The famous freedom fighter Dharanidhar Bhuyan was born on May 5, 1864 in a Bhuinya family in a small village called Kusumita of Keonjhar District of Orissa. He fought against slavery for the Kondh, Kohla and Bhuinya communities. Dharanidhar led people against oppression and British dominance. He raised his voice against the Britisher in 1891 when he saw the unlawful activities towards his community. But at last he was arrested by the soldiers of Downson and was imprisoned for 7 years in Cuttack jail. He was released in 1897 and after that a great change was seen in his life. He led the life of a Sanyasi (saint) at Banki near to Puri beach.

Chakhi Khuntia

Chakhi Khuntia played a very crucial role by fomenting resentment among the Indian soldiers called “Sepoys” and organised a mutiny which subsequently took a violent shape. Khuntia was well known as the Panda of Sepoys or Hajuri Panda (religious guide of Indian soldiers). On account of his involvement in this first freedom struggle, Chakhi Khuntia was arrested many times and kept behind the bars. Chakhi Khuntia spent the last leg of his life at Puri. He was not allowed to go anywhere else. He devoted himself to the literary pursuits and religious rites relating to Lord Jagannath. He breathed his last in 1870 at Puri.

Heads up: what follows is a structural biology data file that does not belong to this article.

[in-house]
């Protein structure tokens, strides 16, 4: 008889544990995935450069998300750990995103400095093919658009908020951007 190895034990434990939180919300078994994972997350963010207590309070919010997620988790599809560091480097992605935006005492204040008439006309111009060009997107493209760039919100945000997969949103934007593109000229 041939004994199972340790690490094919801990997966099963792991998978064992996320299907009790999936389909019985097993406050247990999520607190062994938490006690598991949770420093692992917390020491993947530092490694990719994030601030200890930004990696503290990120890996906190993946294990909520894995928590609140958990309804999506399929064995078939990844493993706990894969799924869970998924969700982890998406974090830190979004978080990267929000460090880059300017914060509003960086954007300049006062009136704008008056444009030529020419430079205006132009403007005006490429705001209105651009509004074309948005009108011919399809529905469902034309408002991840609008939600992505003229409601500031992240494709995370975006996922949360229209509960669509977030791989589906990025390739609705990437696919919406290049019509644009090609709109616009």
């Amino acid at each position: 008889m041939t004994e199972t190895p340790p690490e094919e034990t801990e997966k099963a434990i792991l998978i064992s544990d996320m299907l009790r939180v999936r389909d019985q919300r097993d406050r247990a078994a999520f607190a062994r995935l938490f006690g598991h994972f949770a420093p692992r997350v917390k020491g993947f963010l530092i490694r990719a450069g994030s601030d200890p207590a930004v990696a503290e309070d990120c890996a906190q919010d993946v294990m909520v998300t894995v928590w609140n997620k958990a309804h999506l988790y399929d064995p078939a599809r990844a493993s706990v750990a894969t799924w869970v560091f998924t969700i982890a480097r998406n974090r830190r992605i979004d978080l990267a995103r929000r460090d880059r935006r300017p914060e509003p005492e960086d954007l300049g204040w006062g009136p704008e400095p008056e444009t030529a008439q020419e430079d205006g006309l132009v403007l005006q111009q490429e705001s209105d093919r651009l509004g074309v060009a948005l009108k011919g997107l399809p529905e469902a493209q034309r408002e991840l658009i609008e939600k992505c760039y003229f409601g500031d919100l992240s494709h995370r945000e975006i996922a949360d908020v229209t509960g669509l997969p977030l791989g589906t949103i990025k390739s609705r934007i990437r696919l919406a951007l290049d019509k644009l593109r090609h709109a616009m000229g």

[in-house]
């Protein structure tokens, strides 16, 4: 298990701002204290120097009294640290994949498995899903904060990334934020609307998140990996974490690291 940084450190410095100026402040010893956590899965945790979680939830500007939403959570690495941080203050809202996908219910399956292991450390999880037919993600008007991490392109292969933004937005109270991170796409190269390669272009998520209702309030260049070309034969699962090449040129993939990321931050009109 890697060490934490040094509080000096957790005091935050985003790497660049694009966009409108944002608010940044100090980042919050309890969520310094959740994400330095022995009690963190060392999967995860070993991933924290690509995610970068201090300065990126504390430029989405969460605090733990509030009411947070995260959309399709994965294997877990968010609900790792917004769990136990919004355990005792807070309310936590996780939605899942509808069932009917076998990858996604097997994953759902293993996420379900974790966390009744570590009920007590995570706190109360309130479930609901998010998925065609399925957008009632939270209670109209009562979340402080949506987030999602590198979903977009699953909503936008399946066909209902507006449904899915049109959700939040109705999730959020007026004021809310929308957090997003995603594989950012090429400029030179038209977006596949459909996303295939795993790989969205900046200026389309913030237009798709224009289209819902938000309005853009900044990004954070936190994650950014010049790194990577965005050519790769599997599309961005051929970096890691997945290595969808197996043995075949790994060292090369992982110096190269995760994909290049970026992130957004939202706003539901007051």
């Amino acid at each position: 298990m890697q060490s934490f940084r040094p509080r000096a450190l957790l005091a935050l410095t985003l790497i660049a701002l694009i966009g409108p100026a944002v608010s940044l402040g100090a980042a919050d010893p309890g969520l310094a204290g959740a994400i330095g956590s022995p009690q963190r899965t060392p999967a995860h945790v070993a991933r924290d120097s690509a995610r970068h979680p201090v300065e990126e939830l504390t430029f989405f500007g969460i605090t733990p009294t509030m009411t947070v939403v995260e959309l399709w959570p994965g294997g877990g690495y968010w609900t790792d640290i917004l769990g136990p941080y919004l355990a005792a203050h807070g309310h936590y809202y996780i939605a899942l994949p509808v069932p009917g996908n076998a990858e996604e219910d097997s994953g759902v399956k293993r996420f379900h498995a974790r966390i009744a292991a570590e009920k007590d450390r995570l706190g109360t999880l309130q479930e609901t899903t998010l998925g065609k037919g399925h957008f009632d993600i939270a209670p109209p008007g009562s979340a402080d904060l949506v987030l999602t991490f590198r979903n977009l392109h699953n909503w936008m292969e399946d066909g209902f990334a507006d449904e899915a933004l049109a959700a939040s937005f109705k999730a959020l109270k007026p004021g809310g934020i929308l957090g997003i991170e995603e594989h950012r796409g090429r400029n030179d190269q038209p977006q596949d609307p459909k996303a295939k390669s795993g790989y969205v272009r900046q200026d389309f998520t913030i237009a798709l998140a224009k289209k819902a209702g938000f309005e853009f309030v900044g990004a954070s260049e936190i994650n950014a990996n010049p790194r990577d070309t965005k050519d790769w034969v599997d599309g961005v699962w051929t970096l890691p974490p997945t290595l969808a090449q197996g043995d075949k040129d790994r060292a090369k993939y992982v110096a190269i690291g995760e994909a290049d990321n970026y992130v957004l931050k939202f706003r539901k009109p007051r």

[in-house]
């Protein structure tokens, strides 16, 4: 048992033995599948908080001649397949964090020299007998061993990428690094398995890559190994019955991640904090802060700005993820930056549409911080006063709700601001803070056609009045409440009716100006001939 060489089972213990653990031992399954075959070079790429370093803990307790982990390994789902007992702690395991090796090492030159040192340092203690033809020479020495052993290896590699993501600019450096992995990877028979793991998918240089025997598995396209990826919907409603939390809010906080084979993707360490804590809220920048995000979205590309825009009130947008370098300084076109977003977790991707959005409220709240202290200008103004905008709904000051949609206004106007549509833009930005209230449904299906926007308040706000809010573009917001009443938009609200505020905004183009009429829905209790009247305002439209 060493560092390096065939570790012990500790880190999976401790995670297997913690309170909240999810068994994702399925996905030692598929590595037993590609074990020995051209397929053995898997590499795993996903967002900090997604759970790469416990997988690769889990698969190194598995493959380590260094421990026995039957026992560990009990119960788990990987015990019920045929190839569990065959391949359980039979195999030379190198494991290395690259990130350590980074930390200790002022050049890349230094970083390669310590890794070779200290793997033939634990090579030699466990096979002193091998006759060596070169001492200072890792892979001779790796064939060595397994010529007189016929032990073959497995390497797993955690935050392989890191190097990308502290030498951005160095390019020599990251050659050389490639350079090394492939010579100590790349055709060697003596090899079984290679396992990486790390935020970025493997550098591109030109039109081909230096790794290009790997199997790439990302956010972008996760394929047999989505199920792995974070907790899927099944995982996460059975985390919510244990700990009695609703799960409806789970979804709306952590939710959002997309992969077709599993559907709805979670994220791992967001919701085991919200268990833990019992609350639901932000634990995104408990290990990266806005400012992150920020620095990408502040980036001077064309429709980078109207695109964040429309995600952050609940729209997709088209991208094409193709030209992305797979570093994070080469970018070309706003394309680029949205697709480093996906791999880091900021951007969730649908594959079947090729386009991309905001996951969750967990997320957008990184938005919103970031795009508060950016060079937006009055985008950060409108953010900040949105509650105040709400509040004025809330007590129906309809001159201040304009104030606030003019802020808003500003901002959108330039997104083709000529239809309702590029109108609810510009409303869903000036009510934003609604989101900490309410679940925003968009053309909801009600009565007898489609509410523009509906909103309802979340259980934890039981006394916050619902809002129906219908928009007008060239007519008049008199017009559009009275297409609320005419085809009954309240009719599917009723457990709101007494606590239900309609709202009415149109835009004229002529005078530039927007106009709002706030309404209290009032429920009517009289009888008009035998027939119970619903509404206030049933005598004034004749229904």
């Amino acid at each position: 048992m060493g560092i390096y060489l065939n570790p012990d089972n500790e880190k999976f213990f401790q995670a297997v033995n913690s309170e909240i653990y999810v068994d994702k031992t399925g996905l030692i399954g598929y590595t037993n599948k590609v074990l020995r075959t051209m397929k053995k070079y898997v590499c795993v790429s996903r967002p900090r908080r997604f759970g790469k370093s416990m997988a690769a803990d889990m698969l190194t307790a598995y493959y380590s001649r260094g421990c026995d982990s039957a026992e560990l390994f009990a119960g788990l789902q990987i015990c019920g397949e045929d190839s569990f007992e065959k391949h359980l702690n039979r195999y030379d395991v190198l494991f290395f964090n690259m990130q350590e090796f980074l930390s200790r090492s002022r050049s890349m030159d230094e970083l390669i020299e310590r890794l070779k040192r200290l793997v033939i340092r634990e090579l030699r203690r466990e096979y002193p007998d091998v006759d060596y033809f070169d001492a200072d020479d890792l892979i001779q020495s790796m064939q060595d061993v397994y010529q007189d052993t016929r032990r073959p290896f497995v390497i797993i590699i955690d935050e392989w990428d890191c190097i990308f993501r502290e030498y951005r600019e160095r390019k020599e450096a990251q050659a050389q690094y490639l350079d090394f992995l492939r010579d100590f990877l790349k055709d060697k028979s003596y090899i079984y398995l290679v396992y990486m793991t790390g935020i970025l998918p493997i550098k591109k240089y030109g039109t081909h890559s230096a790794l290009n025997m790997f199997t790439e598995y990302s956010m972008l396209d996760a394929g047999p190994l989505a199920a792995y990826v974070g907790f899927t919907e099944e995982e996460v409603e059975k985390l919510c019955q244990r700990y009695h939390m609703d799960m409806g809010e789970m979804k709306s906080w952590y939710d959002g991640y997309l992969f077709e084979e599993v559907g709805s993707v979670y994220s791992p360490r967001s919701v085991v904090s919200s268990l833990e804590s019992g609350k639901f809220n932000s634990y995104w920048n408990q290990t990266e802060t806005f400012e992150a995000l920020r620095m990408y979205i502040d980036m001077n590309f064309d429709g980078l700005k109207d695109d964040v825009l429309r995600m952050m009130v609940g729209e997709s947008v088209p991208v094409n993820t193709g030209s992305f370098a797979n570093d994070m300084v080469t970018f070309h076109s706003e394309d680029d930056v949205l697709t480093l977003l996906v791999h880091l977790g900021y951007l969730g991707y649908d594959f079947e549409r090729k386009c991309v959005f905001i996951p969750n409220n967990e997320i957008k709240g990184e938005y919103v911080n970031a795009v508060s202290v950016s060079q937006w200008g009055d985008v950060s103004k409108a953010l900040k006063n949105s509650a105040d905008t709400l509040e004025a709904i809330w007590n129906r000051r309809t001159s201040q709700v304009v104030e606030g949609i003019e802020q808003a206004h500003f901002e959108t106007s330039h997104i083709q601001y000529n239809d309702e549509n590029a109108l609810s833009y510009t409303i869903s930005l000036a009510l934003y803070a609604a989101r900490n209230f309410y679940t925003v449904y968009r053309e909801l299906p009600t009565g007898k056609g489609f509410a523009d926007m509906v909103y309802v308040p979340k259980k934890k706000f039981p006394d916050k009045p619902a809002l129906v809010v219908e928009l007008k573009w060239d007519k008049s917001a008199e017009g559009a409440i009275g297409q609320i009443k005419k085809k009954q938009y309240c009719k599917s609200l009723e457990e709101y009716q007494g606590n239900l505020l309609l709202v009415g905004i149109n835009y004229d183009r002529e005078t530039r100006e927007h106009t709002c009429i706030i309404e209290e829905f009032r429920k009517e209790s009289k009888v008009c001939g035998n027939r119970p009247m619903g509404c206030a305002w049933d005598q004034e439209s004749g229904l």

Raghu and Dibakar

Two spirited youngmen Dibakar Parida and Raghunath Mohanty played a significant role in the Ranapur Rebellion of 1938-39. The fiery words of these leaders awakened the consciousness of the masses. As a result the spirit of revolt spread even to the remotest parts of the country. People of the feudatory states like Dhenkanal, Talcher and Ranapur responded to the call of the leaders and joined the movement. It was the dawn of 4th April 1941 when the young patriots stood on the gallows of Bhagalpur jail.

Buxi Jagabandhu

In order to fight against injustice and wrong of the British rulers Buxi Jagabandhu united the Paiks, Daleis, Dalabeheras and Paik Sardars of Khurda, who were also deprived of their “Niskar Jagirs” (Rent-free landed properties given to them by the king of Khurda). On 25th May 1825, Buxi Jagabandhu surrendered himself before the British rulers and stayed at Cuttack alongwith his family members. On 24th January, 1829 Buxi Jagabandhu left the mortal world for the heavenly abode.

Rindo Majhi

Rindo Majhi was a freedom fighter who was a leader of the Kandha revolution in Kalahandi region in Orissa against the British in India. In 1853 Lt. Macniell arrested Rindo Majhi and the Kondhas chief was imprisoned in Rasalkanda jail without trial. The fire of revolution grew much and worse among the Kondhas by the arrest of Rindo Majhi. On 10 December the Kondhas attacked the residence of Lt. Macneill at Urladani. But the British had guns and powers. Hundreds of people died. Lt. Macneill escaped narrowly because the Tahasildar of Kandhamal Dinabandhu Pattanaik came and rescued him and his people. The British hanged Rindo Majhi.

Laxmi Indira Panda